The Farallonathon has Begun
October 4, 2012
On Sept 28th, we started our annual fundraiser that we call the Farallonathon! Initiated in 1992, the Farallonathon was created to recognize the truly unique elements of the Farallones, while at the same time participating in PRBO’s Annual Bird-A-Thon. The Farallonathon consists of a one week bio-blitz where we identify as many species of wildlife as possible. Instead of counting just species of birds on a single day, we count all of the animals we encounter including birds, fish, marine mammals, insects, and any other wildlife we find over an entire week. We even assign points for rare and interesting wildlife events such as shark attacks and birds never before seen on the Farallones.
DAY 1 – We started out with light southeast winds, but dense fog limited visibility to just 1/4 mile. This meant that few birds would be able to find the island. However, we quickly spotted the Northern Gannet that was first found on April 25th. Since this was a first record for the Pacific Ocean, it was also a first island record, which means that it was worth ten points.
Thankfully, the fog lifted by 10 am, and the migrants that were flying around began to descend upon the island. We were immediately inundated in the banding lab with Red-breasted Nuthatches. Apparently their food supply crashed on their breeding grounds, and they are irrupting southward in huge numbers in search of food. On this day, we estimated a total of 54 individuals on the island, with 42 birds banded. This photo is of a nuthatch perched on the lichen-encrusted wall of the lighthouse. With high enough magnification, it is possible for us to see the microscopic insects that crawl over the walls. With their proportionately large eyes (compared to humans), the nuthatches and other birds are able to see and take advantage of this abundant food source
A huge surprise, though, was an Arctic Warbler that we found in the Coast Guard House mistnet. This is a species that breeds in the boreal forests of northeastern Europe, Asia, and Alaska. They mostly winter in southeast Asia, so they are extremely rare in North America outside of Alaska. In fact, prior to this bird, there were only eight records, 1 in Baja California and 7 in Alta California, which includes one previous record from the Farallones in 2005. Because this is a CBRC bird, we received five points for this wayward vagrant. The relatively short wing and bill, along with the yellow wash to the underparts and greenish upperparts, indicate that this was probably of the Alaskan subspecies, kennicotti.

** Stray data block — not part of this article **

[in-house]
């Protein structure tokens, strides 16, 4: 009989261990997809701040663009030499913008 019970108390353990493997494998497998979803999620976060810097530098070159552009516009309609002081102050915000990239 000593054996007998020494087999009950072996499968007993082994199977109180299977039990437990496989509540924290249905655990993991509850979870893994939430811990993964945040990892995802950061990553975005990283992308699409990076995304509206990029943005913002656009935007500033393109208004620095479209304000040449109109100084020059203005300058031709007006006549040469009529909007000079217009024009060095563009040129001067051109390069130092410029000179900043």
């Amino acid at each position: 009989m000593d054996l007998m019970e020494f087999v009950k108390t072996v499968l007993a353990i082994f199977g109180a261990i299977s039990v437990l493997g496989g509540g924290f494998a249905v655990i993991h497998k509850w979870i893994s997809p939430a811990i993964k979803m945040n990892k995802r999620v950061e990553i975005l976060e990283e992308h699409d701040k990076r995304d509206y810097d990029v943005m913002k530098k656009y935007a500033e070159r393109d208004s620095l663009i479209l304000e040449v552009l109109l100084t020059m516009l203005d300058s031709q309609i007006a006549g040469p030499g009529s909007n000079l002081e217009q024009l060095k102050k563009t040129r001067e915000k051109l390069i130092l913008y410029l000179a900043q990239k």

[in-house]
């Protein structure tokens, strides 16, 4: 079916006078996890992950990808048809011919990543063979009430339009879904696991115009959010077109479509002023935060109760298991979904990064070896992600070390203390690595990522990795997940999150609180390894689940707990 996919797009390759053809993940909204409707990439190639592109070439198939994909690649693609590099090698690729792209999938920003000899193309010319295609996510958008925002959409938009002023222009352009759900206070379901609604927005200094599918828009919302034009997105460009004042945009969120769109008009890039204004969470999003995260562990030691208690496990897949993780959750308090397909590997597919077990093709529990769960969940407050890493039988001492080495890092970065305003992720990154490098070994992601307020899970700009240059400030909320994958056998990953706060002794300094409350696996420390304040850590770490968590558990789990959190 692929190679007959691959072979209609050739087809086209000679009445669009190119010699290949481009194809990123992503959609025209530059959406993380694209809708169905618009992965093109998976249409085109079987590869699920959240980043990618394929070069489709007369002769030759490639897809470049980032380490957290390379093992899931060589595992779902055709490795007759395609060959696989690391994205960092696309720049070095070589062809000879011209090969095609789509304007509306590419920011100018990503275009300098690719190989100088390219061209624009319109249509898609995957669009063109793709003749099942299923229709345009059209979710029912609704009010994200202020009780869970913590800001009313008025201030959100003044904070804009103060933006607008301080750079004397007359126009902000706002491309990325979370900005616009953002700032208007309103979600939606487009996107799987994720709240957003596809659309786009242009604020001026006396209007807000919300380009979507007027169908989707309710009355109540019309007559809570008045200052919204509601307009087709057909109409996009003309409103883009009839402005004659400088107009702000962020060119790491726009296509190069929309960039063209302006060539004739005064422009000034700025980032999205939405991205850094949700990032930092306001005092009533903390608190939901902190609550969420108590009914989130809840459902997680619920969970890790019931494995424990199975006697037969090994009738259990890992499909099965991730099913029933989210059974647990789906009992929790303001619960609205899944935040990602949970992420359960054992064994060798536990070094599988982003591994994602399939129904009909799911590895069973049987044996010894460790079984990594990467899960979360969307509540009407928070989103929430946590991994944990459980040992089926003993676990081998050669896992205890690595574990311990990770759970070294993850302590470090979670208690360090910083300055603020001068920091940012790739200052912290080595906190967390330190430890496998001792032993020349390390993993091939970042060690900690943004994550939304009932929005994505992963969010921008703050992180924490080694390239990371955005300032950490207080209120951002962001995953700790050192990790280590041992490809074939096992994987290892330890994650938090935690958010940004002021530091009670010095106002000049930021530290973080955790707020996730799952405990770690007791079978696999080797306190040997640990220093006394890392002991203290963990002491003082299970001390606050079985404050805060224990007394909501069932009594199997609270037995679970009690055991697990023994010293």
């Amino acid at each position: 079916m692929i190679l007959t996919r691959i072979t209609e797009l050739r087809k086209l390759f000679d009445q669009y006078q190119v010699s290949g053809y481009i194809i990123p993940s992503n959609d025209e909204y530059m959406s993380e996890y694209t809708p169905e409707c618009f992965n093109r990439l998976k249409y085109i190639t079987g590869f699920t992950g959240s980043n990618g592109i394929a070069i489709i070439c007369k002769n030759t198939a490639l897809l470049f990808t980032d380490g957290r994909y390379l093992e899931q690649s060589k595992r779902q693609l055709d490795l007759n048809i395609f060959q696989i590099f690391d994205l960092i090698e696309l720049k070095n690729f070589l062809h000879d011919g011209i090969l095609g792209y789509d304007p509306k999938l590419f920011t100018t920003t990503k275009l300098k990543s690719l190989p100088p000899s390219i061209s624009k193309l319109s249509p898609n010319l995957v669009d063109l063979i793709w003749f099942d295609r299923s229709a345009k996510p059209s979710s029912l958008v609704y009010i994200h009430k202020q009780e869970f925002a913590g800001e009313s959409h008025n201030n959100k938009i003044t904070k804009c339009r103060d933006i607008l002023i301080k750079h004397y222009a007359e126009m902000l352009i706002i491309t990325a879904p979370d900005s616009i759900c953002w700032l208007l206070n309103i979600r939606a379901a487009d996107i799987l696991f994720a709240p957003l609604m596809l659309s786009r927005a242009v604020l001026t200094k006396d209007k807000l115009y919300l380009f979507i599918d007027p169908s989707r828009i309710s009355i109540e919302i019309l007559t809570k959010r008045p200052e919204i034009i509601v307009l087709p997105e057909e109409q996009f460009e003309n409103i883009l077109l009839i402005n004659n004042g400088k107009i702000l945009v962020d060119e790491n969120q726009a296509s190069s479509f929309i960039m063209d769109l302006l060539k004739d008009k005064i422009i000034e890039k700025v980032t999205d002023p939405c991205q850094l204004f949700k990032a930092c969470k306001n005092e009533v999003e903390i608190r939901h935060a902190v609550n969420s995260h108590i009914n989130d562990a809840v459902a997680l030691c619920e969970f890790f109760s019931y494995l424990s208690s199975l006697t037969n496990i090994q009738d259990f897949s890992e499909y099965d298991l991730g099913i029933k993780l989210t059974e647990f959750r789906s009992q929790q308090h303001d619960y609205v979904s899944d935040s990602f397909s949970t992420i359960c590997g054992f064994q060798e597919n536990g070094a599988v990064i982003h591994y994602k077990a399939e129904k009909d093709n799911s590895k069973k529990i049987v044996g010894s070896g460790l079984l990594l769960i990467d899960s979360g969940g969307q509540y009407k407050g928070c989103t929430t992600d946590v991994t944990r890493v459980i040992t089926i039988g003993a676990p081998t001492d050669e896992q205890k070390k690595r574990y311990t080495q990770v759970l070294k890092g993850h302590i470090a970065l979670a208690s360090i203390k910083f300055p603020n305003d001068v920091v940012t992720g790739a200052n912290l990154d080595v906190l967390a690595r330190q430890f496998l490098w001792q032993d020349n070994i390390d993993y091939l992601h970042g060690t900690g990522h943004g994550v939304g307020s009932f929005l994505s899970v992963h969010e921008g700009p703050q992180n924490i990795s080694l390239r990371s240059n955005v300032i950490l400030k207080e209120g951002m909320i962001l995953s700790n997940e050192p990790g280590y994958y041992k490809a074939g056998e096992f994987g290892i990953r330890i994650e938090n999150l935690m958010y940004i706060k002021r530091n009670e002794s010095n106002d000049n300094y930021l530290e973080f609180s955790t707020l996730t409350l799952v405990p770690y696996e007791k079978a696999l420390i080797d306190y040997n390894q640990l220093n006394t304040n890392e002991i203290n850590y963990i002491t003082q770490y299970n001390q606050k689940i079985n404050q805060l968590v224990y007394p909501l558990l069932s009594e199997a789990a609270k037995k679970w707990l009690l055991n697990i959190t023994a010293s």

Besides the two mega-vagrants (Arctic Warbler and Northern Gannet), we also found a mega rare bird for the island, a Ruddy Duck. Nearly all ducks are rare at the Farallones, with the exception of Northern Pintail and Surf Scoter, but it has been well over a decade since a Ruddy Duck was last seen on the island. The white cheek indicates that this is a male. In eclipse plumage, males attain a drab appearance such as this duck, but in breeding plumage they have a bright rufous body; this bird had one rufous feather on its right side.
Several other species arrived this day as well including a Western Palm Warbler, a Chestnut-sided Warbler, and 8 Vaux’s Swifts.
We also saw all 5 species of normally occurring pinnipeds on the island: Harbor Seal, Northern Elephant Seal, Northern Fur Seal, Steller Sea Lion, and California Sea Lion. This Harbor Seal was swimming just off shore.
We also add Farallonathon points for butterflies and dragonflies. Most of the species we see on the Farallones are highly migratory. Variegated Meadowhawks, such as the one below, frequently make the over-water crossing to the island.
We finished this first day with a total of 96 points: 9 for the breeding birds (Black Oystercatcher, Western Gull, Pelagic Cormorant, Brandt’s Cormorant, Common Murre, Pigeon Guillemot, Rhinoceros Auklet, Cassin’s Auklet, Tufted Puffin); 61 for normal migrant birds; 5 for pinnipeds; 2 for cetaceans (1 for the resident gray whales and another for a Humpback Whale off Fisherman’s Bay); 1 for a butterfly (Red Admiral); 3 for dragonflies (Green Darner, Black Saddlebags, and Variegated Meadowhawk); 5 for a species that needs to be reviewed by the California Bird Records Committee (Arctic Warbler); and 10 for a first island record (Northern Gannet).